‘Believing, Listening, and Leading’ Parashat Shemot 5779

G-d appears to Moses, designates him as His earthly emissary, and sends him to inform the Children of Israel that He will soon be rescuing them from their Egyptian bondage. Moses, all too familiar with Jewish scepticism, is not at all certain that he is going to receive the kind of reception that G-d thinks he is going to receive. G-d pre-empts Moses’ negativity, telling him [Shemot 3:18], “They will listen to your voice”. But did they listen? G-d gives Moses three “signs” to perform for the Jewish People “just in case” they show signs of scepticism: the “snake-to-staff trick”, the “leprous hand trick”, and the old “water-turns-to-blood trick”. He tells Moses that the first trick should be performed only if the Jewish People do not believe him, the second trick should be performed only after performing the first trick and they still don’t believe him, and the third trick should be performed only after performing the first two tricks and they still don’t believe him. When Moses returns to Egypt with his message of salvation, he [Shemot 4:30] “spoke all the words that G-d had spoken to [him] and he performed the signs before the eyes of the people.” Waitaminute! He performed all of the signs? This means that it took three supernatural tricks to convince the people to hear what he had to say. What, then, did G-d mean when He told Moses that they would listen to him? If somebody turns water into blood, of course I’m going to want to hear what he has to say.

The Netziv from Volozhn proposes a novel interpretation, suggesting that G-d does not promise Moses that the people will merely “listen”, but that they will “listen to your voice”[1]. The Netziv is alluding to the Talmud in Tractate Berachot [7a] that teaches that G-d spoke “from Moses’ throat”. When Moses and Aaron speak to the Children of Israel, it is Aaron, an orator par excellence, who does the talking. This, asserts the Netziv, was a mistake of epic proportions. Had Moses done the talking, the people would have heard the Voice of G-d emanating from his mouth and they would have been convinced on the spot. Because Aharon spoke, the people remained sceptical and Moses had to resort to the three signs.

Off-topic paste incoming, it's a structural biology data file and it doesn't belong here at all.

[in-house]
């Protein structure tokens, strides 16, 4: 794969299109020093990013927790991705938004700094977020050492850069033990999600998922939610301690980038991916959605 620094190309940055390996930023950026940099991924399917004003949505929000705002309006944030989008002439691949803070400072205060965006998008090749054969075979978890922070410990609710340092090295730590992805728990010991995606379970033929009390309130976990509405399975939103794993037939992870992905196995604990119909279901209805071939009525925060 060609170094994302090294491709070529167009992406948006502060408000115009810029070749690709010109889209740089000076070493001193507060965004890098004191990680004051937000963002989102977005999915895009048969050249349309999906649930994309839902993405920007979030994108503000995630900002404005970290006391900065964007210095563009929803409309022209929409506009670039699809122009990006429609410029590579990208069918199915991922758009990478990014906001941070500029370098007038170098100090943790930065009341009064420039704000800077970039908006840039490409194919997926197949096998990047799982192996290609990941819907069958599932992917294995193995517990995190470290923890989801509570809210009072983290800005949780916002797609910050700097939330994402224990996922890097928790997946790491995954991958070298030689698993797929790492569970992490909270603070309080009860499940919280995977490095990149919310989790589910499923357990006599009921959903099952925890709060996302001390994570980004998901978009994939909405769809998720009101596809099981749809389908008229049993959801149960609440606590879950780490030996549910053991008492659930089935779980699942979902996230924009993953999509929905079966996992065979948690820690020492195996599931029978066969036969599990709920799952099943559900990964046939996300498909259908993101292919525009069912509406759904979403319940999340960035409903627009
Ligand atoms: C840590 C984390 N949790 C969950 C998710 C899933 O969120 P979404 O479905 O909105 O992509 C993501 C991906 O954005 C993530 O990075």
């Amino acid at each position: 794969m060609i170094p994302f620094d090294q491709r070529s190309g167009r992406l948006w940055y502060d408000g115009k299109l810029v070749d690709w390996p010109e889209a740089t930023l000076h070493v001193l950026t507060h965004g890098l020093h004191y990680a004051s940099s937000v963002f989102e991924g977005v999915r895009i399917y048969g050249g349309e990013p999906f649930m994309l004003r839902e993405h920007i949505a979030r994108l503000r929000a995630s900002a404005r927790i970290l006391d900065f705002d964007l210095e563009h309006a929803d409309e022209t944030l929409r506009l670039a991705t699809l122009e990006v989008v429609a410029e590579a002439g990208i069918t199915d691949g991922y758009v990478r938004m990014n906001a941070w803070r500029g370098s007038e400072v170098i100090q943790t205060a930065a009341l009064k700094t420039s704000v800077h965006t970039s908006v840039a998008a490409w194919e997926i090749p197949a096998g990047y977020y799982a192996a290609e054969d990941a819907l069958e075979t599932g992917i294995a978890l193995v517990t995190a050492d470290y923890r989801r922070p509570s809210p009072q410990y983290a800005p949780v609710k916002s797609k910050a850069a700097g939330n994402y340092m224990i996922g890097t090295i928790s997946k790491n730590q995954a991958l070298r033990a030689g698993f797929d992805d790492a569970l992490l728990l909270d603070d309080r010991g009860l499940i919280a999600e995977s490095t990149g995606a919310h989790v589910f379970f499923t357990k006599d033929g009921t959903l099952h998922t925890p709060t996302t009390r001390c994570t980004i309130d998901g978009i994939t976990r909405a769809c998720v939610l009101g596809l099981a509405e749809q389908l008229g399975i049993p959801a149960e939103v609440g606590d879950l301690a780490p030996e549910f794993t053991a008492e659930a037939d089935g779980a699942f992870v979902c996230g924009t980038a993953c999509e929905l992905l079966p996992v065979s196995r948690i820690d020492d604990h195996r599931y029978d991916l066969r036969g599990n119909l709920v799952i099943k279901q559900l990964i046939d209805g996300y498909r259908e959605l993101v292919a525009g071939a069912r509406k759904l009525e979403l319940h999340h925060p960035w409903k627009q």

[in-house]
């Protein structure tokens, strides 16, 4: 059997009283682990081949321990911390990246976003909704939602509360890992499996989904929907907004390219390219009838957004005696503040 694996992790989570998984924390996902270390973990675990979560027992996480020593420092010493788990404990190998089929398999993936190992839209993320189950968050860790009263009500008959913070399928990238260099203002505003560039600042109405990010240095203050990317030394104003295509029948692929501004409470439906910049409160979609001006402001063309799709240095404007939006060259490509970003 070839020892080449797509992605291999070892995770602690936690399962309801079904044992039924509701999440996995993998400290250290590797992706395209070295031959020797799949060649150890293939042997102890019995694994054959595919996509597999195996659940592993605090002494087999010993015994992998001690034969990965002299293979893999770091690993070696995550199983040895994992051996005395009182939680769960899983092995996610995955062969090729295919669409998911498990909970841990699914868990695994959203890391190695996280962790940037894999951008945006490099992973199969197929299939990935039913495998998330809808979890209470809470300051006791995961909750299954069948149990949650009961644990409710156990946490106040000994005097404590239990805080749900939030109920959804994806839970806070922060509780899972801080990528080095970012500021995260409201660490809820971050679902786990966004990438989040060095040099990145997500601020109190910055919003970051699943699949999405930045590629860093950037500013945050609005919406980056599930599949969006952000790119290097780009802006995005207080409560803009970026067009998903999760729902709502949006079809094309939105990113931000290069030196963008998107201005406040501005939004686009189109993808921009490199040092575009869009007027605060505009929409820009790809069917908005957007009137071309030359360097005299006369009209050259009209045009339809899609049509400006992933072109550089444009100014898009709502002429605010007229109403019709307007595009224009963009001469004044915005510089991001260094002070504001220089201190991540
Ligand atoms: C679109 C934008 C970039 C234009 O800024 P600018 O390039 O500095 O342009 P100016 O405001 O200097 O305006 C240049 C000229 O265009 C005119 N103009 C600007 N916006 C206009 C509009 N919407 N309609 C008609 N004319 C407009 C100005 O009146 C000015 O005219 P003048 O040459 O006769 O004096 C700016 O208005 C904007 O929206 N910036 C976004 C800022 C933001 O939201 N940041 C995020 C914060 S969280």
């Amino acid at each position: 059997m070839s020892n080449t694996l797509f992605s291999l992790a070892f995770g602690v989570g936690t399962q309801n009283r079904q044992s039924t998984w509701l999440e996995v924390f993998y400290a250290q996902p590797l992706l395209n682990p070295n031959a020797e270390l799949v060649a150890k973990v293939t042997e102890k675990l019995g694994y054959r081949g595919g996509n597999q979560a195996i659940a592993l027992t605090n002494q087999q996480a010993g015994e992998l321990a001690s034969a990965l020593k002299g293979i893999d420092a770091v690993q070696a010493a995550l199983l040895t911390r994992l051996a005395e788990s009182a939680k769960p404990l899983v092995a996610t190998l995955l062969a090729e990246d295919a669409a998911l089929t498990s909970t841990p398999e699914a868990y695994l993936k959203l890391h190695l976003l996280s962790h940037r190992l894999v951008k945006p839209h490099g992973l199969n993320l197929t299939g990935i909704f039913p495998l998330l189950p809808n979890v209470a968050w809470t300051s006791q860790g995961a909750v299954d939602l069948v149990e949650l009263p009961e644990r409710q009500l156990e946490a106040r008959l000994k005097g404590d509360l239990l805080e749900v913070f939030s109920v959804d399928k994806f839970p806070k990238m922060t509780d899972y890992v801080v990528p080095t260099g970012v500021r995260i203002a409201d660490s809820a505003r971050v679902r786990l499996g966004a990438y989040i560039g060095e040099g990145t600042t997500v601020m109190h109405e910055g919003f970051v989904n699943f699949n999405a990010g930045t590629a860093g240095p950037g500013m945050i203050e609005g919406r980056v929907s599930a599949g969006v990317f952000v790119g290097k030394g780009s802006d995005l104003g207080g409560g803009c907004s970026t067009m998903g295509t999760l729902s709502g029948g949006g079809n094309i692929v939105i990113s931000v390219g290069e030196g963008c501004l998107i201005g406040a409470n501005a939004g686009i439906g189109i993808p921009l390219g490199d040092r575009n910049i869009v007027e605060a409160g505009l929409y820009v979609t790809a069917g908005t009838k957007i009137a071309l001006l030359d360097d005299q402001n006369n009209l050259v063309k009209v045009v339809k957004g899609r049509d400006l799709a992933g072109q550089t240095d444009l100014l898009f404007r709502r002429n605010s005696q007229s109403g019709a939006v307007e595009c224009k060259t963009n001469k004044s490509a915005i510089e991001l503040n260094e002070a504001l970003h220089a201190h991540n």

I would like to look at the problem from another direction. We begin by noting that when G-d first appears to Moses, He uses two different words to describe the response of the Jewish People to the news of their impending redemption: listening (shome’a) and believing (ma’amin). It seems that the Torah alternates between these words almost randomly. G-d first tells Moses [Shemot 3:18] “They will listen to your voice”. Moses responds, telling G-d [Shemot 4:1] “Behold they will not believe me and they will not listen to my voice”. In response, G-d shows Moses the three signs. After showing Moses the first sign, G-d tells him [Shemot 4:5] “In order that they believe that the G-d of their forefathers, has appeared to you”. After showing Moses the second sign, G-d tells him [Shemot 4:8] “If they do not believe you, and they do not listen to the voice of the first sign, they will believe the voice of the next sign”. Finally, before introducing the third and final sign, G-d says [Shemot 4:9] “If they do not believe either of these two signs and they do not listen to your voice, you shall [perform the old water-turns-to-blood trick]”. Finally, when Moses speaks to the Jewish People after he has performed all of the signs, the Torah tells us [Shemot 4:31] “The people believed, and they listened that G-d had remembered the children of Israel and that He saw their affliction”. What is the difference between “believing” and “listening”?

According to Webster’s Dictionary, “belief” is “something that is accepted, considered to be true”. Rabbi Samson Rafael Hirsch explains “belief” in something means far more than simply the assumption that “it is true”. In Hebrew, the word “belief” has the same root as the word “instruct”. A person “believes” in something that he can learn from, something supreme for which he is willing to dedicate his life and to sacrifice it, if necessary. “Belief” guides a person at every step of his life.

“Listening” is something completely different. When the Torah uses the word “listen”, there is an assumption that the person doing the listening will act upon what he hears. He will obey – he will heed[2] – the words of the speaker. When G-d offers the Jewish People the Torah, they tell Him [Shemot 24:7] “We will do and we will listen”. What they were saying was “we will do and we will obey”.